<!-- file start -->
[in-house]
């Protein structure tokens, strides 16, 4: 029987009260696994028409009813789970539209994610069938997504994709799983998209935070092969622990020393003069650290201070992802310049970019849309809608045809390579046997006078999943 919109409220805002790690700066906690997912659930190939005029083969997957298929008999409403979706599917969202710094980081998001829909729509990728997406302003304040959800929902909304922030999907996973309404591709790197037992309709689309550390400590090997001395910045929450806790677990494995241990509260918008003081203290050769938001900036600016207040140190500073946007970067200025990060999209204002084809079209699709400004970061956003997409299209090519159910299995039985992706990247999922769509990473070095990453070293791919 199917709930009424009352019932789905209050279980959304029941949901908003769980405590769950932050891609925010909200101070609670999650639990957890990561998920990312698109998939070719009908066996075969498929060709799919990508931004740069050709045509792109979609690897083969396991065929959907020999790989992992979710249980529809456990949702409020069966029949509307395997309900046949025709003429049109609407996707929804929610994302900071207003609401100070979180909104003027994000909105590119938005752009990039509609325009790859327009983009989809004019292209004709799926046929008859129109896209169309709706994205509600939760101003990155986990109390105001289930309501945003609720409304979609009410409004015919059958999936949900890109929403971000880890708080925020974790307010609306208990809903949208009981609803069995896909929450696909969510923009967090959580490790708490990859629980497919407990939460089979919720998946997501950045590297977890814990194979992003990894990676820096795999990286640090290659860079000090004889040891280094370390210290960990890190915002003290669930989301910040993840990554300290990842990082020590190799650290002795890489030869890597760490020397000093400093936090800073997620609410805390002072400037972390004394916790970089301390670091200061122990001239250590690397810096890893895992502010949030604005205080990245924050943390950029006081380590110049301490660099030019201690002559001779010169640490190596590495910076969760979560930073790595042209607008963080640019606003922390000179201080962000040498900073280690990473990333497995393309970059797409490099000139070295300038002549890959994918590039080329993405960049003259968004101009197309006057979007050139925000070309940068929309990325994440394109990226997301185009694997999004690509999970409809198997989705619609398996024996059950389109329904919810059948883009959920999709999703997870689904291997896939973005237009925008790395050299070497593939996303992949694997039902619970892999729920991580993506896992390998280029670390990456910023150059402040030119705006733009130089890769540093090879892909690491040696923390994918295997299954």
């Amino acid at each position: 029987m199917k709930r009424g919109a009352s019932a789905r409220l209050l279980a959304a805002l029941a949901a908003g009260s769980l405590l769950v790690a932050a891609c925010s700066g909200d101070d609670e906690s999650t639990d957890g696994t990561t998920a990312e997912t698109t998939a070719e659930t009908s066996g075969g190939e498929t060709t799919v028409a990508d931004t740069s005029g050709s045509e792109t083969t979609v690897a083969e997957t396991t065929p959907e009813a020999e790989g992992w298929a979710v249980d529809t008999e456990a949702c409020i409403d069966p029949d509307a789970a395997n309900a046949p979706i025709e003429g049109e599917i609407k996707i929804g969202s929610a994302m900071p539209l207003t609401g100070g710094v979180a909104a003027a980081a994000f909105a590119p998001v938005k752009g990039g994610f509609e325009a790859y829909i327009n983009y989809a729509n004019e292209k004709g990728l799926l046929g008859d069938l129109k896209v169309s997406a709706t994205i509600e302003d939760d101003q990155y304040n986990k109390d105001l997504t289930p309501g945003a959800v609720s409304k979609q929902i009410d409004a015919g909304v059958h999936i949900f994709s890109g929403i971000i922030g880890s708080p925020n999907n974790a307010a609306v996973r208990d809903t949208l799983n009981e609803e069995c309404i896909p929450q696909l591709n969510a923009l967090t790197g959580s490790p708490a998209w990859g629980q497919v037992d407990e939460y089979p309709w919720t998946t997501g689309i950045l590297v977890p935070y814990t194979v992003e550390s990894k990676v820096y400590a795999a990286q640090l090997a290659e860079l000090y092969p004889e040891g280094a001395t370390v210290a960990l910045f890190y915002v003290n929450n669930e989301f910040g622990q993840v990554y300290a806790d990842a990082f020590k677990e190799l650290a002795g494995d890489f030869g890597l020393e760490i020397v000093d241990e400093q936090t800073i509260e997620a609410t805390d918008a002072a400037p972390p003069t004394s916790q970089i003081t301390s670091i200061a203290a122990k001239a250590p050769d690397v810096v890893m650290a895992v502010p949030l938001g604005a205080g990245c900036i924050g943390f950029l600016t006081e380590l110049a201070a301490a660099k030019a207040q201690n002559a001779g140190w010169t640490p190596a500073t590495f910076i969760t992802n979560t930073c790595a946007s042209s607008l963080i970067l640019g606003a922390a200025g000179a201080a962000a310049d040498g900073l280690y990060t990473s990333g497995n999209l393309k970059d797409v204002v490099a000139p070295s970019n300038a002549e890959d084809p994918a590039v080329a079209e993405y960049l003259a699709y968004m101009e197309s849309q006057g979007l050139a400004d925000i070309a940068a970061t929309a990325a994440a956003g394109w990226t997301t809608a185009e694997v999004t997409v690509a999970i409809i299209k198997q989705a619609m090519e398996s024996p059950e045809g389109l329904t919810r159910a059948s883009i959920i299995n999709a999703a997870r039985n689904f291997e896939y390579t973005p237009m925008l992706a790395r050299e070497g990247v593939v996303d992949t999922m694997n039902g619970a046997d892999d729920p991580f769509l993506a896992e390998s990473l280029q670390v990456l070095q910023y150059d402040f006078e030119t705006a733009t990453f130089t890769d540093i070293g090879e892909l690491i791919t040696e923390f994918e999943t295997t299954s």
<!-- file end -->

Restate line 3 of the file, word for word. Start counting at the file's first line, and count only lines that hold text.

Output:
């Amino acid at each position: 029987m199917k709930r009424g919109a009352s019932a789905r409220l209050l279980a959304a805002l029941a949901a908003g009260s769980l405590l769950v790690a932050a891609c925010s700066g909200d101070d609670e906690s999650t639990d957890g696994t990561t998920a990312e997912t698109t998939a070719e659930t009908s066996g075969g190939e498929t060709t799919v028409a990508d931004t740069s005029g050709s045509e792109t083969t979609v690897a083969e997957t396991t065929p959907e009813a020999e790989g992992w298929a979710v249980d529809t008999e456990a949702c409020i409403d069966p029949d509307a789970a395997n309900a046949p979706i025709e003429g049109e599917i609407k996707i929804g969202s929610a994302m900071p539209l207003t609401g100070g710094v979180a909104a003027a980081a994000f909105a590119p998001v938005k752009g990039g994610f509609e325009a790859y829909i327009n983009y989809a729509n004019e292209k004709g990728l799926l046929g008859d069938l129109k896209v169309s997406a709706t994205i509600e302003d939760d101003q990155y304040n986990k109390d105001l997504t289930p309501g945003a959800v609720s409304k979609q929902i009410d409004a015919g909304v059958h999936i949900f994709s890109g929403i971000i922030g880890s708080p925020n999907n974790a307010a609306v996973r208990d809903t949208l799983n009981e609803e069995c309404i896909p929450q696909l591709n969510a923009l967090t790197g959580s490790p708490a998209w990859g629980q497919v037992d407990e939460y089979p309709w919720t998946t997501g689309i950045l590297v977890p935070y814990t194979v992003e550390s990894k990676v820096y400590a795999a990286q640090l090997a290659e860079l000090y092969p004889e040891g280094a001395t370390v210290a960990l910045f890190y915002v003290n929450n669930e989301f910040g622990q993840v990554y300290a806790d990842a990082f020590k677990e190799l650290a002795g494995d890489f030869g890597l020393e760490i020397v000093d241990e400093q936090t800073i509260e997620a609410t805390d918008a002072a400037p972390p003069t004394s916790q970089i003081t301390s670091i200061a203290a122990k001239a250590p050769d690397v810096v890893m650290a895992v502010p949030l938001g604005a205080g990245c900036i924050g943390f950029l600016t006081e380590l110049a201070a301490a660099k030019a207040q201690n002559a001779g140190w010169t640490p190596a500073t590495f910076i969760t992802n979560t930073c790595a946007s042209s607008l963080i970067l640019g606003a922390a200025g000179a201080a962000a310049d040498g900073l280690y990060t990473s990333g497995n999209l393309k970059d797409v204002v490099a000139p070295s970019n300038a002549e890959d084809p994918a590039v080329a079209e993405y960049l003259a699709y968004m101009e197309s849309q006057g979007l050139a400004d925000i070309a940068a970061t929309a990325a994440a956003g394109w990226t997301t809608a185009e694997v999004t997409v690509a999970i409809i299209k198997q989705a619609m090519e398996s024996p059950e045809g389109l329904t919810r159910a059948s883009i959920i299995n999709a999703a997870r039985n689904f291997e896939y390579t973005p237009m925008l992706a790395r050299e070497g990247v593939v996303d992949t999922m694997n039902g619970a046997d892999d729920p991580f769509l993506a896992e390998s990473l280029q670390v990456l070095q910023y150059d402040f006078e030119t705006a733009t990453f130089t890769d540093i070293g090879e892909l690491i791919t040696e923390f994918e999943t295997t299954s």